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Reading Group Guide

Discussion Questions

The Woman Who Walked Into Doors

1. The Woman Who Walked Into Doors
does not progress chronologically, but rather through a series of vignettes that dart back and forth in time. How does the "spiral" effect drive the story forward?

2. We don't get an objective introduction to Paula Spencer until midway through the novel, when she presents us with the "facts" of her life. Why does Doyle wait so long to give us information? How does the delay affect the novel and your view of Paula?

3. Paula replays scenes from her childhood and youth over and over in her head. Why do you think she does this? What is the function of memory in this novel?

4. What roles do fantasy and denial play in the novel? Is there a difference between Paula's romantic fantasies and her denial of family history? Is Paula doing herself any harm by not facing the truth, as Carmel would have her believe?

5. One of the most compelling scenes in the novel takes place when Paula goes searching for the key to the liquor cabinet. What makes this scene so riveting? How does Doyle convey an alcoholic's desperation?

6. What makes Paula visit the Fleming estate—the scene of Charlo's crime—and why does she mentally re-create the events that took place there?

7. "I keep blaming myself," says Paula. "After all the years and the broken bones and teeth and torture I still keep blaming myself. I can't help it. What if? What if?" Why does Paula blame herself? Does this make her more, or less, of a victim? How so?

8. Paula describes the dating scene when she was an adolescent as a cat-and-mouse game in which girls and boys became involved with each other without getting to know one another; without, in fact, both of them knowing they are involved. How does Doyle set up the story of Paula's marriage with this explanation? How do Paula's other adolescent and early experiences come into play in her later life?

9. How do Paula's and Charlo's families interfere with and dictate the marriage they will have? Paula admits the relief she felt giving up her last name for Charlo's. Do you think Paula would have been happier not marrying Charlo?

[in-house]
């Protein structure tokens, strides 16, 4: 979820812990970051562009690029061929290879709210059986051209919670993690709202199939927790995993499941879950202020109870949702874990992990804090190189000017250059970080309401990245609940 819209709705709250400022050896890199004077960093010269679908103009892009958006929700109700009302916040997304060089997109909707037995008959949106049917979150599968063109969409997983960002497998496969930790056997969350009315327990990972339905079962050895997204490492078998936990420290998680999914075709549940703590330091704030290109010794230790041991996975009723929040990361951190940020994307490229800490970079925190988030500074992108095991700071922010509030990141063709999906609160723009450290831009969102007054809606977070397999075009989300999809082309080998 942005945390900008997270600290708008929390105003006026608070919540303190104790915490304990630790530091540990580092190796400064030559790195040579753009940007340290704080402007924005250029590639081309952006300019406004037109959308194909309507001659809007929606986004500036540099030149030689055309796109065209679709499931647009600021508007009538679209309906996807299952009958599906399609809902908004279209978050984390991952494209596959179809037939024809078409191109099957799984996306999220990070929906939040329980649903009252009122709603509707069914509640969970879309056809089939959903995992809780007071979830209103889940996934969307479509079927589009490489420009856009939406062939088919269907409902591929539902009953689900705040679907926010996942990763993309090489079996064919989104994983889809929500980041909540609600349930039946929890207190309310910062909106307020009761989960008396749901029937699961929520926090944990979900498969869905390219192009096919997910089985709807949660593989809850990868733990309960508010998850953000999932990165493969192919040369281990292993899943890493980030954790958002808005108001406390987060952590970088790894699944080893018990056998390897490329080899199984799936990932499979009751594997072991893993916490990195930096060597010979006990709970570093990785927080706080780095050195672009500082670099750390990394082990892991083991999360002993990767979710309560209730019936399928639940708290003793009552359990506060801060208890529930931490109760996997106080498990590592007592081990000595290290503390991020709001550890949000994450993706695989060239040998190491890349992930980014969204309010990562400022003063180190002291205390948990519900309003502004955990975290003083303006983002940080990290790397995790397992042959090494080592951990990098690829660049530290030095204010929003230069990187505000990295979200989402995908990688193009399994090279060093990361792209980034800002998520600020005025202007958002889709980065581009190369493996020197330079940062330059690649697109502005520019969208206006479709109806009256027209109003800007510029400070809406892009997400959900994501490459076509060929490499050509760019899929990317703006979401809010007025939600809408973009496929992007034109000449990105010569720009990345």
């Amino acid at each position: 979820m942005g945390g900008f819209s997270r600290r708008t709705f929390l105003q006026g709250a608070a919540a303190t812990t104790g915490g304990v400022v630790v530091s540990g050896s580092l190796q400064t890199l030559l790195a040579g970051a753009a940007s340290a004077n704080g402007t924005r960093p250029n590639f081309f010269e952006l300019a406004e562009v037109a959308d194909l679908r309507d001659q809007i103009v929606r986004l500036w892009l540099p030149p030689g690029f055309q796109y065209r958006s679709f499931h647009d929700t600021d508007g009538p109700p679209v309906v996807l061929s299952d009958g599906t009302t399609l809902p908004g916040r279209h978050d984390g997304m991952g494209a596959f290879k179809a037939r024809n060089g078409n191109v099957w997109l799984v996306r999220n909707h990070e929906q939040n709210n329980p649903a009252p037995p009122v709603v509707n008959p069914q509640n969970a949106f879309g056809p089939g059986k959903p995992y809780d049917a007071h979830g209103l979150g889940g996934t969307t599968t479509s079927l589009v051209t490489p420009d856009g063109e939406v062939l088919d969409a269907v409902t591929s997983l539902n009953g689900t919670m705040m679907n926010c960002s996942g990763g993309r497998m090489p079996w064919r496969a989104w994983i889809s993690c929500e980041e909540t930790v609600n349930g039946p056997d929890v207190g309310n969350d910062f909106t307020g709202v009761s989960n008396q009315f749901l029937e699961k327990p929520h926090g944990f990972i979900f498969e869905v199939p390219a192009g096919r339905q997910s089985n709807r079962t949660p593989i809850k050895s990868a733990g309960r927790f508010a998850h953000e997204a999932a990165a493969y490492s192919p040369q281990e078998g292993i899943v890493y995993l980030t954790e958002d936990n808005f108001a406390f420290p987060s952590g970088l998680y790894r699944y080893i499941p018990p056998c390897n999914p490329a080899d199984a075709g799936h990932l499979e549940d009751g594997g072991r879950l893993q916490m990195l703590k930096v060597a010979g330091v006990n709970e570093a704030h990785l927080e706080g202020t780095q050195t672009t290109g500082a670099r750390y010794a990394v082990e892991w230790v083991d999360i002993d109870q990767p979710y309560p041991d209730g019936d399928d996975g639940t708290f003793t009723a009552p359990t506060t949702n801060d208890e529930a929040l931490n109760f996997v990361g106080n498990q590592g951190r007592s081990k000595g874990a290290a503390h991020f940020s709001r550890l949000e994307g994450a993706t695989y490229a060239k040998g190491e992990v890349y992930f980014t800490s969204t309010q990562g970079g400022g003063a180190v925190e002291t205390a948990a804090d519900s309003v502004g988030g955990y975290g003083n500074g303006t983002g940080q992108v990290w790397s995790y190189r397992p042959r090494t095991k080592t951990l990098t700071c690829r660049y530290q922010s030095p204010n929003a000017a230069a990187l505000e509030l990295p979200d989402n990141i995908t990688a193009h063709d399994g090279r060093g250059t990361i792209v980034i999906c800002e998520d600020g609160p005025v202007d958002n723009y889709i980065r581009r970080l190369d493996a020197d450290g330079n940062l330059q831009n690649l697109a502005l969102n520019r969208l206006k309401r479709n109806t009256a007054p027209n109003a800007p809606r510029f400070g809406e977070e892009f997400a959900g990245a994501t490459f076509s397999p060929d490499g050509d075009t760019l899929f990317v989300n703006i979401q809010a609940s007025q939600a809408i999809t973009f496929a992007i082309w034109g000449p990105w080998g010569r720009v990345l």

10. Paula repeatedly makes the comment that people "do not see her." What does she mean by this? How does this observation make you understand her actions and inaction?

11. In the novel's opening scene, Paula is informed of her husband's death by a young policeman. They have what appears to be a very casual conversation, and in fact, Paula doesn't find out how her husband died until much later. What does this tell you about Paula?

12. Paula finds herself forgiving Charlo: "He couldn't drive.... The poor eejit, he never got round to it. The kidnapper who couldn't drive." Do you feel any sympathy for Charlo? Do you think Doyle wants the reader to forgive him?

13. Paula finds solace in her children, yet she admits to occasionally striking them and neglecting them when she is drunk. Do you think that she is a good parent? The best parent she can be under the circumstances?

14. The novel ends with a hopeful scene which chronologically belongs somewhere in the middle of the story. Yet defeat and resignation are pervasive themes in the novel. Do you get the sense that Paula will triumph over her alcoholism? Do you think she'll find happiness in her life?

15. Roddy Doyle's first two novels, The Commitments and The Snapper, were made into critically acclaimed films, and the movie version of The Van will soon be completed. It is therefore interesting that the plot of The Woman Who Walked Into Doors originated in a teleplay about a troubled Irish family. What is it about certain novels that makes them great movies? What is it about Roddy Doyle's writing that adapts so well to the screen? Can you recognize dramatic elements in this novel that might have served Doyle in transforming spoken dialogue into written narrative?

The Woman Who Walked Into Doors
by Roddy Doyle

  • Publication Date: January 1, 1997
  • Paperback: 240 pages
  • Publisher: Penguin (Non-Classics)
  • ISBN-10: 0140255125
  • ISBN-13: 9780140255126